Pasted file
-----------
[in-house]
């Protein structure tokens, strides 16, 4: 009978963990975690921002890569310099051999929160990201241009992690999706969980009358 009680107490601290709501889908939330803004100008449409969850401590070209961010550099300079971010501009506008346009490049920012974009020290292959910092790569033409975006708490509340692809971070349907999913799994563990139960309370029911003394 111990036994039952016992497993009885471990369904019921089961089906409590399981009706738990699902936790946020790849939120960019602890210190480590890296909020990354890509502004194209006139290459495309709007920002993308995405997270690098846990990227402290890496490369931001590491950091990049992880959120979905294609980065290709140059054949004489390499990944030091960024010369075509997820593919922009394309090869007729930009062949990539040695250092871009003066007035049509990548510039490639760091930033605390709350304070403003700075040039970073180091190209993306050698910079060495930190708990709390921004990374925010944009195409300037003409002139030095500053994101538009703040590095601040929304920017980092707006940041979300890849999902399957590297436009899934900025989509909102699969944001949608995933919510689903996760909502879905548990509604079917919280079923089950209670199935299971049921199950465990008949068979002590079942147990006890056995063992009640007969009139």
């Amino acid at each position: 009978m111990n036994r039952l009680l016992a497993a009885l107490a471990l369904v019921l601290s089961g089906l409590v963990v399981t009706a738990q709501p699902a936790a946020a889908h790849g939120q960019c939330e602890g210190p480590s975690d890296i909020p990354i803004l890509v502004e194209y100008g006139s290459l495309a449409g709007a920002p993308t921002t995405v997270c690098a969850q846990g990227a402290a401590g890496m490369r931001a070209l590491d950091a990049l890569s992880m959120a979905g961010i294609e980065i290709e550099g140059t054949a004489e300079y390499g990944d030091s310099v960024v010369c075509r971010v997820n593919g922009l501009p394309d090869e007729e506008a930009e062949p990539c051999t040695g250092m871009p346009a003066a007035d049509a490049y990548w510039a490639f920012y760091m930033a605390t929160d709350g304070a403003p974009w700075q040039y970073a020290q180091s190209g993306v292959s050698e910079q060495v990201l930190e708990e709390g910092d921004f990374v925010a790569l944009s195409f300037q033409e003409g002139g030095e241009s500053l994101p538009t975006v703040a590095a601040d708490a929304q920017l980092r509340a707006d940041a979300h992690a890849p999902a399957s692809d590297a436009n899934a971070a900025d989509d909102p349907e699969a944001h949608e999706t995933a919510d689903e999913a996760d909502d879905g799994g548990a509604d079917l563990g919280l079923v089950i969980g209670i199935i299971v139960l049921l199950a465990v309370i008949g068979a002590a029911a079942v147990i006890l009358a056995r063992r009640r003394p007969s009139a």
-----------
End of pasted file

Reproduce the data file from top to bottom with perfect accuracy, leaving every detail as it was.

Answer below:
[in-house]
């Protein structure tokens, strides 16, 4: 009978963990975690921002890569310099051999929160990201241009992690999706969980009358 009680107490601290709501889908939330803004100008449409969850401590070209961010550099300079971010501009506008346009490049920012974009020290292959910092790569033409975006708490509340692809971070349907999913799994563990139960309370029911003394 111990036994039952016992497993009885471990369904019921089961089906409590399981009706738990699902936790946020790849939120960019602890210190480590890296909020990354890509502004194209006139290459495309709007920002993308995405997270690098846990990227402290890496490369931001590491950091990049992880959120979905294609980065290709140059054949004489390499990944030091960024010369075509997820593919922009394309090869007729930009062949990539040695250092871009003066007035049509990548510039490639760091930033605390709350304070403003700075040039970073180091190209993306050698910079060495930190708990709390921004990374925010944009195409300037003409002139030095500053994101538009703040590095601040929304920017980092707006940041979300890849999902399957590297436009899934900025989509909102699969944001949608995933919510689903996760909502879905548990509604079917919280079923089950209670199935299971049921199950465990008949068979002590079942147990006890056995063992009640007969009139």
């Amino acid at each position: 009978m111990n036994r039952l009680l016992a497993a009885l107490a471990l369904v019921l601290s089961g089906l409590v963990v399981t009706a738990q709501p699902a936790a946020a889908h790849g939120q960019c939330e602890g210190p480590s975690d890296i909020p990354i803004l890509v502004e194209y100008g006139s290459l495309a449409g709007a920002p993308t921002t995405v997270c690098a969850q846990g990227a402290a401590g890496m490369r931001a070209l590491d950091a990049l890569s992880m959120a979905g961010i294609e980065i290709e550099g140059t054949a004489e300079y390499g990944d030091s310099v960024v010369c075509r971010v997820n593919g922009l501009p394309d090869e007729e506008a930009e062949p990539c051999t040695g250092m871009p346009a003066a007035d049509a490049y990548w510039a490639f920012y760091m930033a605390t929160d709350g304070a403003p974009w700075q040039y970073a020290q180091s190209g993306v292959s050698e910079q060495v990201l930190e708990e709390g910092d921004f990374v925010a790569l944009s195409f300037q033409e003409g002139g030095e241009s500053l994101p538009t975006v703040a590095a601040d708490a929304q920017l980092r509340a707006d940041a979300h992690a890849p999902a399957s692809d590297a436009n899934a971070a900025d989509d909102p349907e699969a944001h949608e999706t995933a919510d689903e999913a996760d909502d879905g799994g548990a509604d079917l563990g919280l079923v089950i969980g209670i199935i299971v139960l049921l199950a465990v309370i008949g068979a002590a029911a079942v147990i006890l009358a056995r063992r009640r003394p007969s009139a």